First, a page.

The players were basically the same ones: Jaime Gosis (piano); Ginzo, Anselmo Esmella and Jorge Sara (bandoneons); Víctor Hormaechea and Carlos Campanone (both ex-violinists of the Vardaro-Pugliese sextet); Francisco Molo (viola); Wilek (double bass).

Between 1938 and 1946 they were, among other musical activities, on Radio Splendid, Prieto and La Voz del Aire. They continued at renowned night venues. In 1947 the folk music orchestra, with some added personnel, played on sequences of the movie Santos Vega, with the appearance of the actor Fernando Ochoa. The music included four pieces by Ginzo and was awarded the prize Cóndor for it.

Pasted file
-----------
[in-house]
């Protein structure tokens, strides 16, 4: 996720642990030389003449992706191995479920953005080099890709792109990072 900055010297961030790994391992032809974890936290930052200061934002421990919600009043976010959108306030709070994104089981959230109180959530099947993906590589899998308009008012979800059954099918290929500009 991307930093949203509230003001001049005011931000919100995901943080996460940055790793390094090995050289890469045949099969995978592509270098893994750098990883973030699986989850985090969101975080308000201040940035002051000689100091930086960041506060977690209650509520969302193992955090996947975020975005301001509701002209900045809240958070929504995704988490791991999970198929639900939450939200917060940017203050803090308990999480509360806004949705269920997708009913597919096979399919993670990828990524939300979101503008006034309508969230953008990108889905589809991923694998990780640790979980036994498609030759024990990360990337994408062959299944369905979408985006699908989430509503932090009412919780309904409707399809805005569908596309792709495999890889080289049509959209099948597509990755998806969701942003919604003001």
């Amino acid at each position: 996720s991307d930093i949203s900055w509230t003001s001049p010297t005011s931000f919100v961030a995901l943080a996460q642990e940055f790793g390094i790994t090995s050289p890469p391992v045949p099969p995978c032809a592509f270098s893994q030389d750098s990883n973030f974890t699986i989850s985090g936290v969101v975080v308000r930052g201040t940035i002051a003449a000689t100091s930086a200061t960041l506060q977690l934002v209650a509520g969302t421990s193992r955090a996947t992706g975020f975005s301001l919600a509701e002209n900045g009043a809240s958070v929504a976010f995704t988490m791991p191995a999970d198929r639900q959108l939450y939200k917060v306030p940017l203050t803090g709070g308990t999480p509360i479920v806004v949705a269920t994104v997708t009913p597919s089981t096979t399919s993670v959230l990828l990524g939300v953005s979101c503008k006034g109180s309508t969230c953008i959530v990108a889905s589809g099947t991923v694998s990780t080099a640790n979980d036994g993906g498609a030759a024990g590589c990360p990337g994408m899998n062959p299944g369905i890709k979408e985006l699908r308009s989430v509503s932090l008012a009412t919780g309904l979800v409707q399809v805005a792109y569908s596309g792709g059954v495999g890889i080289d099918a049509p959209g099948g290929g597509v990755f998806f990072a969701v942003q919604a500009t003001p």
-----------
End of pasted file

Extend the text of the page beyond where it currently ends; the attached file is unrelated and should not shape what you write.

In 1969 he had been retired for several years and was living in Mar del Plata. He was not a prolific composer, but we can mention those which stood out: “Corazón callate un poco”, co-written with Baliotti, “El tábano” and “Sin ternura” (also with Baliotti), “Noche de San Juan” (with Roberto Dolard and lyrics by Celedonio Flores), “Perdoná si no vuelvo” (with lyrics by Carlos Pesce), the waltz “En un rincón de Hungría” (with lyrics by Marvil). He also composed some folk tunes like the zambas: “Camino de San Javier” and “Nunca te pude olvidar”.

Excerpted from the book: El tango, el bandoneón y sus intérpretes, Tomo IV, Editorial Corregidor, Buenos Aires 2008.